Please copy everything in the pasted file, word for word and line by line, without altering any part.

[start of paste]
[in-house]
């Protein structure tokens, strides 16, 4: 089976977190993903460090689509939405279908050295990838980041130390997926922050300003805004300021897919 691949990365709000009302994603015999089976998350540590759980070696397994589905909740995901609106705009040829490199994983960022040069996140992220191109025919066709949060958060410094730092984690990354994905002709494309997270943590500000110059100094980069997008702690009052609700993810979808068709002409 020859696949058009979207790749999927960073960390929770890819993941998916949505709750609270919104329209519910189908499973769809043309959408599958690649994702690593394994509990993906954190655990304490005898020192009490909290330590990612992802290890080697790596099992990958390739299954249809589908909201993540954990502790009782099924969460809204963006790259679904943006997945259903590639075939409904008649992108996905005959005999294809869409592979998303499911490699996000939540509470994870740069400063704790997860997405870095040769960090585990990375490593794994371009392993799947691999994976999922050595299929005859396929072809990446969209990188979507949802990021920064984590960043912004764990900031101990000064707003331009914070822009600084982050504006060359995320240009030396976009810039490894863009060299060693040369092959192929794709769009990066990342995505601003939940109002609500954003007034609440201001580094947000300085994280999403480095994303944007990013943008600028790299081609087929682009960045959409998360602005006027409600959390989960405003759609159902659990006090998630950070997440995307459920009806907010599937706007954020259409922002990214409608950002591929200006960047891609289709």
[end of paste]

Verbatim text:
[in-house]
């Protein structure tokens, strides 16, 4: 089976977190993903460090689509939405279908050295990838980041130390997926922050300003805004300021897919 691949990365709000009302994603015999089976998350540590759980070696397994589905909740995901609106705009040829490199994983960022040069996140992220191109025919066709949060958060410094730092984690990354994905002709494309997270943590500000110059100094980069997008702690009052609700993810979808068709002409 020859696949058009979207790749999927960073960390929770890819993941998916949505709750609270919104329209519910189908499973769809043309959408599958690649994702690593394994509990993906954190655990304490005898020192009490909290330590990612992802290890080697790596099992990958390739299954249809589908909201993540954990502790009782099924969460809204963006790259679904943006997945259903590639075939409904008649992108996905005959005999294809869409592979998303499911490699996000939540509470994870740069400063704790997860997405870095040769960090585990990375490593794994371009392993799947691999994976999922050595299929005859396929072809990446969209990188979507949802990021920064984590960043912004764990900031101990000064707003331009914070822009600084982050504006060359995320240009030396976009810039490894863009060299060693040369092959192929794709769009990066990342995505601003939940109002609500954003007034609440201001580094947000300085994280999403480095994303944007990013943008600028790299081609087929682009960045959409998360602005006027409600959390989960405003759609159902659990006090998630950070997440995307459920009806907010599937706007954020259409922002990214409608950002591929200006960047891609289709």